What have I learned and how have I grown? I have learned that nodding and smiling to people on the street makes you stand out as a foreigner (often received with a sincere “Where are you from?” and a positive reaction when I reply “Canada!”). Older Italians are not deterred by you not speaking their language (if they don’t know English they’ll just keep speaking Italian with a smile and grander gestures). And Italian artisanal gelato definitely deserves its own food category. However, the most significant lesson is how important it is to have human contact—to touch someone and be touched. I hadn’t realized I was missing it until one day in early May I was reminded of its absence. I was standing in the park focused on taking a photo when a child, mistaking my legs for her mother’s, reached out and leaned against me. It was only for a brief moment but my whole body hummed with sensation for the remainder of the walk. I have read about the importance of touch and the detriment of it being withheld, but this is my first experience with its extended absence. I personally enjoy physical contact; I’m a hugger and often reach out and touch an arm or hand while engaged in conversation or laughter. These past months have made me much more aware of the importance of physical contact with others, and how vital it is to our overall well-being and mental health. I have decided to apply this experience in my practice, which will include being attentive to who may be living with minimal physical contact, and to incorporate appropriate touch at each appointment; such as the taking of blood pressure or pulse, and actually making contact when doing a skin exam (rather than simply looking at it).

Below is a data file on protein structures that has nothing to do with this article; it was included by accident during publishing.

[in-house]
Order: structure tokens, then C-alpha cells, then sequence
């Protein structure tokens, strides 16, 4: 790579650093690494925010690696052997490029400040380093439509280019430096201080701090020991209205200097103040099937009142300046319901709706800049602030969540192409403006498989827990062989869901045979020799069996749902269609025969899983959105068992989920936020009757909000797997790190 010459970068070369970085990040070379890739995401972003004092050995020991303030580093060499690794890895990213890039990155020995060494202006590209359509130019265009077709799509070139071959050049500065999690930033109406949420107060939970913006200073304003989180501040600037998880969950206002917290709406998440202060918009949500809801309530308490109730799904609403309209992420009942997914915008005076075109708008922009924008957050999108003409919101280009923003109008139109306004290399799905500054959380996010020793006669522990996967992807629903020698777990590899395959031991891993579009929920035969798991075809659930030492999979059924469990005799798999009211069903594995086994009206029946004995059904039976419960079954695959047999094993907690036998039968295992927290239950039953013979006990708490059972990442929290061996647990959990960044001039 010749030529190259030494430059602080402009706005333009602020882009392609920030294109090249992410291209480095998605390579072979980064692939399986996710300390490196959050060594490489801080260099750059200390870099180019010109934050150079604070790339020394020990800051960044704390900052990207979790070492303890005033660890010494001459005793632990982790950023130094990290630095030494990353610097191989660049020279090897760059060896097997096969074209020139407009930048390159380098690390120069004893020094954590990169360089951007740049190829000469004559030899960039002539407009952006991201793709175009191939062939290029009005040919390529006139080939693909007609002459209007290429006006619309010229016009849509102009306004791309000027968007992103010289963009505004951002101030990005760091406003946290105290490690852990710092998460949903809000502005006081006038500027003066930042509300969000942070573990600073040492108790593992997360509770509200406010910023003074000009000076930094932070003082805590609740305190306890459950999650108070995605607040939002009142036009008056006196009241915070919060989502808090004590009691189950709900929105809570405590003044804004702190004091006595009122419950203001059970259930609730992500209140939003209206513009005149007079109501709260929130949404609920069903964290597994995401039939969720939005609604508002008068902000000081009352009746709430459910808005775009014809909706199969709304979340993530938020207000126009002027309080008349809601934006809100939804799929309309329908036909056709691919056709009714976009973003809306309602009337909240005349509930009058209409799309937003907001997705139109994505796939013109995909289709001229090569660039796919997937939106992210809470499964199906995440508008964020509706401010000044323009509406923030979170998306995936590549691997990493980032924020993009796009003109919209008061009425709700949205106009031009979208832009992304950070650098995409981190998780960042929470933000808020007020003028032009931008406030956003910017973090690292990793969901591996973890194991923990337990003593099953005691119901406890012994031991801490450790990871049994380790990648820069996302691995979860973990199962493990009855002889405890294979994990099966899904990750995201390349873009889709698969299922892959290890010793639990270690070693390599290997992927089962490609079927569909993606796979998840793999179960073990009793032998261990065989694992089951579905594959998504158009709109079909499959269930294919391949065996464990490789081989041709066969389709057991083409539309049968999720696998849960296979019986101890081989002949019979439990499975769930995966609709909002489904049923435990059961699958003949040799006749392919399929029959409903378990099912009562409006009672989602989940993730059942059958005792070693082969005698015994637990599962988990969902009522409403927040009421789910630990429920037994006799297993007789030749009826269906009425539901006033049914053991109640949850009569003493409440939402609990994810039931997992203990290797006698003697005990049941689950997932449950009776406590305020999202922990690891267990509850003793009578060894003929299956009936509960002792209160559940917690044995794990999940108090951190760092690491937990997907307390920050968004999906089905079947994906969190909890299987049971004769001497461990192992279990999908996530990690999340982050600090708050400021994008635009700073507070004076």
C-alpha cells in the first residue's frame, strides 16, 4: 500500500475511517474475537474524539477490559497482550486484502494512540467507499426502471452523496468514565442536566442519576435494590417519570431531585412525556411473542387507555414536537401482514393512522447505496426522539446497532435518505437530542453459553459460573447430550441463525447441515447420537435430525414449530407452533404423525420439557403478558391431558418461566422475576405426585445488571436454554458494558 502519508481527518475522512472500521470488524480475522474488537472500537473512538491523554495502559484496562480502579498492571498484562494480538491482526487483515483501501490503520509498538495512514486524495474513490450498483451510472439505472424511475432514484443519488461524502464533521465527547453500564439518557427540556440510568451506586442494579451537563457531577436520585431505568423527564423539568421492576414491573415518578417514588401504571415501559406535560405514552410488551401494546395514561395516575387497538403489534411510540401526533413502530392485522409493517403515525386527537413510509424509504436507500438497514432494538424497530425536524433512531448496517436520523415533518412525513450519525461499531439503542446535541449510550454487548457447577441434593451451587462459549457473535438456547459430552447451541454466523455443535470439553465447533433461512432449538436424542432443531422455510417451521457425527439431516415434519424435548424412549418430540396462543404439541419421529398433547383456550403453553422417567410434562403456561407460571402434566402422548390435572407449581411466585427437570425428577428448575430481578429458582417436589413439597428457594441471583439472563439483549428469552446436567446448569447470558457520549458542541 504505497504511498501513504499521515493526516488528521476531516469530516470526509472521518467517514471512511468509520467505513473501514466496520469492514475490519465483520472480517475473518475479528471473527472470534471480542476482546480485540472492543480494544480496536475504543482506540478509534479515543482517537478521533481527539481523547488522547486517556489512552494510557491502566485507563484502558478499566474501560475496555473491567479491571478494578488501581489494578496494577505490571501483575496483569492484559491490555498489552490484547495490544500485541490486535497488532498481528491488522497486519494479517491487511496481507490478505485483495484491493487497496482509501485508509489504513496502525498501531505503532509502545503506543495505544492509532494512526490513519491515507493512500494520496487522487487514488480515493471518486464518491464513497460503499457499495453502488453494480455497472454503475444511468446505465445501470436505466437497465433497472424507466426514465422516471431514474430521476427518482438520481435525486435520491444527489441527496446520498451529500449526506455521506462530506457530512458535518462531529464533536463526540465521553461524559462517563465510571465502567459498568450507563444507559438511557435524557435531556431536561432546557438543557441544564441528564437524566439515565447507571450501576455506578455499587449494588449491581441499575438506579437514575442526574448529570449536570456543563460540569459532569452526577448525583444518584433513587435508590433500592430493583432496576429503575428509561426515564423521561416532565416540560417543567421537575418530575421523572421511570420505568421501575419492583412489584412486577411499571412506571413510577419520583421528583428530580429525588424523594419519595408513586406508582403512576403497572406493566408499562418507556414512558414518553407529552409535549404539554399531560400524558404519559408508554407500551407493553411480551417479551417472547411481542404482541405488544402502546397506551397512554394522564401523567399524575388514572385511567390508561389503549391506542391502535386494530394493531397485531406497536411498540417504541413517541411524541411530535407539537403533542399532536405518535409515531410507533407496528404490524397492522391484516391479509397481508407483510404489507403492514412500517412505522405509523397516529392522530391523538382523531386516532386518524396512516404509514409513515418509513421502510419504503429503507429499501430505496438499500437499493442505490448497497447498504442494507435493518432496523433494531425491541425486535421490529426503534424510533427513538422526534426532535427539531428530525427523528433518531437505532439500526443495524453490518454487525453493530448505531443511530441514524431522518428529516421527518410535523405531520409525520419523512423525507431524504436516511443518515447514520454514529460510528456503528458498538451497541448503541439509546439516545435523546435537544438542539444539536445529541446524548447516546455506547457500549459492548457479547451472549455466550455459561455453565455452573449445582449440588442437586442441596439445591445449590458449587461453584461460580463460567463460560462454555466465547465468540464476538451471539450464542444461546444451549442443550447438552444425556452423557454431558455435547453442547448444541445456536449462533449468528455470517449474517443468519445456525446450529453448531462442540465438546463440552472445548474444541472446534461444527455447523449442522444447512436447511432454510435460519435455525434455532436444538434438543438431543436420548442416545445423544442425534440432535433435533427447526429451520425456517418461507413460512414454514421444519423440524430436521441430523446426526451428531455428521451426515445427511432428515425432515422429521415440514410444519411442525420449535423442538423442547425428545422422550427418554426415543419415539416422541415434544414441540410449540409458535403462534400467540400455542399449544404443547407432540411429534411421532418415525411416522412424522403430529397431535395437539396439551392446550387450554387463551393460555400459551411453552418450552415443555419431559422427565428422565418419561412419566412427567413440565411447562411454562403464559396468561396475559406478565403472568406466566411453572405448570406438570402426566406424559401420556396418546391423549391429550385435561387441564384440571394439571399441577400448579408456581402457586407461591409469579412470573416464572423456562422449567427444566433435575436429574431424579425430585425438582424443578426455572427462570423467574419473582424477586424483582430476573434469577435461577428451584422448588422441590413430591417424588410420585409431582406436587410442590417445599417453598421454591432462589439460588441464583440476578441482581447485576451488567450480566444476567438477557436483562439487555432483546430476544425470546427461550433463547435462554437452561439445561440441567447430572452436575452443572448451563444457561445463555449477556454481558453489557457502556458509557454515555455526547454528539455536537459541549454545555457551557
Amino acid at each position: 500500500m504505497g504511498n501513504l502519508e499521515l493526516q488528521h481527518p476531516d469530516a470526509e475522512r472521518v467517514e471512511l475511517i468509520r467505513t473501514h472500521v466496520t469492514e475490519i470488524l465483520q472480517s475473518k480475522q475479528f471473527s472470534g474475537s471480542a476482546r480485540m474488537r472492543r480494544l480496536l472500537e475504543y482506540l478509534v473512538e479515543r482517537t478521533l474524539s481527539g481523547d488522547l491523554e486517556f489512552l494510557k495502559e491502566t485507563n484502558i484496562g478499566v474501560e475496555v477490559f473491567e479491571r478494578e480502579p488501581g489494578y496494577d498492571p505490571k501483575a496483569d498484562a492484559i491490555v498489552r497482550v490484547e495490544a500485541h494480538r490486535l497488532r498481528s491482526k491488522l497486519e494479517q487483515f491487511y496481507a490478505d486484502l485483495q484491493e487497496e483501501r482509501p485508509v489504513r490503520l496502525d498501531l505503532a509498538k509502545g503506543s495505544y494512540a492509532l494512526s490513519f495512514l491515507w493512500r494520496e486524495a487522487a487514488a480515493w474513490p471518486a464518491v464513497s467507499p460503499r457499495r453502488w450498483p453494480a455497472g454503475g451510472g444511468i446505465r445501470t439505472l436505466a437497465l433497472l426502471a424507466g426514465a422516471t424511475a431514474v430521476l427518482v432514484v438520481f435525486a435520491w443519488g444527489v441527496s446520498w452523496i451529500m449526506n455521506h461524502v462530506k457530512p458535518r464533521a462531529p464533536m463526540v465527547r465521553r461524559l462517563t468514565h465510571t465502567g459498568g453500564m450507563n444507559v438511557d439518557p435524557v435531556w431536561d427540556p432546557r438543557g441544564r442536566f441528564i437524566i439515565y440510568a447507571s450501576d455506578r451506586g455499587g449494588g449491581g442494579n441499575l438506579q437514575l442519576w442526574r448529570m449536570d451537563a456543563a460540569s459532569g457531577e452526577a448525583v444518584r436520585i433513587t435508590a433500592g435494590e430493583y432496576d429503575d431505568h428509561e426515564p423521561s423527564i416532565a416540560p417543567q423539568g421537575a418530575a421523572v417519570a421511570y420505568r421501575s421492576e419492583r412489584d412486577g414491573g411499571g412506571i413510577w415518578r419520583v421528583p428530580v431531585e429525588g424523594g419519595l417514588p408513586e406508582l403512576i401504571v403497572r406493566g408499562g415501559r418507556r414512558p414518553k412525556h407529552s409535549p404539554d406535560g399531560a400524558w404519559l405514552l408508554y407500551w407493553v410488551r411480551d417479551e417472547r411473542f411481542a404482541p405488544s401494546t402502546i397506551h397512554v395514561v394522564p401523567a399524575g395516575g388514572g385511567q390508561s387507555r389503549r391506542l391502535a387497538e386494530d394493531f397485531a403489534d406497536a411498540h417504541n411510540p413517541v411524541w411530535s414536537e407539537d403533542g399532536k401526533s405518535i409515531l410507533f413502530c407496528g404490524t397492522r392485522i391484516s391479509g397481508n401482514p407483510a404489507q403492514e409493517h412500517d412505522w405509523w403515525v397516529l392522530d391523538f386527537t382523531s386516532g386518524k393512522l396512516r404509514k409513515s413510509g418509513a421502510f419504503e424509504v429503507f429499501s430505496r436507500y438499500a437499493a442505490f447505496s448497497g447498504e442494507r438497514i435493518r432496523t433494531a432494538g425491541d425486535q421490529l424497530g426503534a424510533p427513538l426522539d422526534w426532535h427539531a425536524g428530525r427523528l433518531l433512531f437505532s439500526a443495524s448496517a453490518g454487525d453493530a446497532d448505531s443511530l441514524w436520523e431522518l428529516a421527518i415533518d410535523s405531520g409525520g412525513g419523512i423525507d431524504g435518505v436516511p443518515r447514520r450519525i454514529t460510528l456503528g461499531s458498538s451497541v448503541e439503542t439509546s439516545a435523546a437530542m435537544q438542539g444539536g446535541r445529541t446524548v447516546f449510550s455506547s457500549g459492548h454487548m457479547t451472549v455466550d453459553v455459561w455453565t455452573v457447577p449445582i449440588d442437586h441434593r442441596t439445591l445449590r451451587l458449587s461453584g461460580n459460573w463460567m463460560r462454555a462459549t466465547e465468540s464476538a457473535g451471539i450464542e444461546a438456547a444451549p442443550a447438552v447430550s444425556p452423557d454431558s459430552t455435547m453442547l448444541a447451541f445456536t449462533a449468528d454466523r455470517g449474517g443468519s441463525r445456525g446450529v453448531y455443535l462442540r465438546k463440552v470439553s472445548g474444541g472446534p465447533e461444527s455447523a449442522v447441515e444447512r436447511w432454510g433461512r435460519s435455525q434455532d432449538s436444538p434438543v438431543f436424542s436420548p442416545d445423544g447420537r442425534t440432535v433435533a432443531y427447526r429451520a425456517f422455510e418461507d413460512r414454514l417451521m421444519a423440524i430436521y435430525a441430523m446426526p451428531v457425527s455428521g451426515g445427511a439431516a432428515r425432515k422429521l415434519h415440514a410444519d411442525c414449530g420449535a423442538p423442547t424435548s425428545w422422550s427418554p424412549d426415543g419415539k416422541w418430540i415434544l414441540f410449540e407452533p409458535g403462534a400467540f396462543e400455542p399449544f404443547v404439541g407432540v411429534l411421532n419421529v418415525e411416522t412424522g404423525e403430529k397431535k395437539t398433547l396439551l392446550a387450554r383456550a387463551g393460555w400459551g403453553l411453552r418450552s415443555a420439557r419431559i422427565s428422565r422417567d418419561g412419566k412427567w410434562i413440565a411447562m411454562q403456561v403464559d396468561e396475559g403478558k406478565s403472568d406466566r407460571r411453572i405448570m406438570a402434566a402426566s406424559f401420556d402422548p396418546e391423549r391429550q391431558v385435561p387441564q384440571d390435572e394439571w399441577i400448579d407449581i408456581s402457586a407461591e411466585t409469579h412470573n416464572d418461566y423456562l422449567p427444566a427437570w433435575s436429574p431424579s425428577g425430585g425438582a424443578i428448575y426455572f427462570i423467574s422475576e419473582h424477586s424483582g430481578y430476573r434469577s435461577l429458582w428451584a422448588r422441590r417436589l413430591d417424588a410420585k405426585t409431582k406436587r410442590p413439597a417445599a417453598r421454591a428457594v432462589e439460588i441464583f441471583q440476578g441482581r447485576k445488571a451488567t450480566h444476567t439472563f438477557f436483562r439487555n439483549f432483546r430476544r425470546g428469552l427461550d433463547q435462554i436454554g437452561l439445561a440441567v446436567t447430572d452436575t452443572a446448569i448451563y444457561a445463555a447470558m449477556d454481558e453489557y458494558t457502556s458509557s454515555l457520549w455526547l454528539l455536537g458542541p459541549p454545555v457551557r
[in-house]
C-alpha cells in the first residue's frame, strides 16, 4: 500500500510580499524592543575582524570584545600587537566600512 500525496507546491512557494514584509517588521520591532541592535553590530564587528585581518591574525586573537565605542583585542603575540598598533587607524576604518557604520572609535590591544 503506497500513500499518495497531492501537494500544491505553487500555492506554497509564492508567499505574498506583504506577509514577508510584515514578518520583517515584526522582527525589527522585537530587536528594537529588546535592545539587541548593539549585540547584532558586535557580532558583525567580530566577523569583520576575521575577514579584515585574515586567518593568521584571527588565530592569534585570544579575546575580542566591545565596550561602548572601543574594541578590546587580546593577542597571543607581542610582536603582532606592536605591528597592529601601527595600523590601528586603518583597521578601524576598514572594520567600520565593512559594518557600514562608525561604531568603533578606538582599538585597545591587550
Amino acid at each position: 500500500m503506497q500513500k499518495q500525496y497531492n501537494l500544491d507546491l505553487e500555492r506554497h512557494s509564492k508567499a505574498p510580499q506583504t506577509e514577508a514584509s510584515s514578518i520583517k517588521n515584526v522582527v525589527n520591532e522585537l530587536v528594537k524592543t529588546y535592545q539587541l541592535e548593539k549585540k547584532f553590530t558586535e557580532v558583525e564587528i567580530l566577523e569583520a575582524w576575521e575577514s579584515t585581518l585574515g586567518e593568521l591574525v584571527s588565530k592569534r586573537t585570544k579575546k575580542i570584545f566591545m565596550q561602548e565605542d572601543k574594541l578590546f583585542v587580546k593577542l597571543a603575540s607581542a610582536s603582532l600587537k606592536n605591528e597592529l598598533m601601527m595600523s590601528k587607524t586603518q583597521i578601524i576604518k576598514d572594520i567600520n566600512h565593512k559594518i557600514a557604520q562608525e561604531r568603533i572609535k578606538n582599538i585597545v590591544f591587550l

I am writing this in mid-June, and besides that moment in the park I am realizing my last physical contact was March 6th (a hug from a fellow attendee at the end of a food tour), and that’s too long. I can hardly wait to hug my husband at the airport next week—and just may never let go.
And now I sit on a high-speed train, en route back to Rome after a few days exploring Florence (we have recently been allowed to travel within the country!) I visited the Uffizi Gallery and basilicas, ate gelato and street sandwiches, shopped in artisan shops—the place is a feast for the senses! I am grateful to have had a brief experience of seeing a bit more of Italy, even if it was not the ‘immerse myself in Italian culture’ I had intended for this three-now-four-month sabbatical. Still hungry for the experience, I am looking forward to a do-over in a couple years’ time. In the meantime, I am heading home to family, my friends, and to support my hometown economy. See you soon—I should be out of mandatory isolation by the time this goes to print, and as soon as it is allowed I shall welcome a hug!
I have posted a collection of photos from my time in Italy on Facebook and Instagram (@shelbyworts) and welcome you to view them.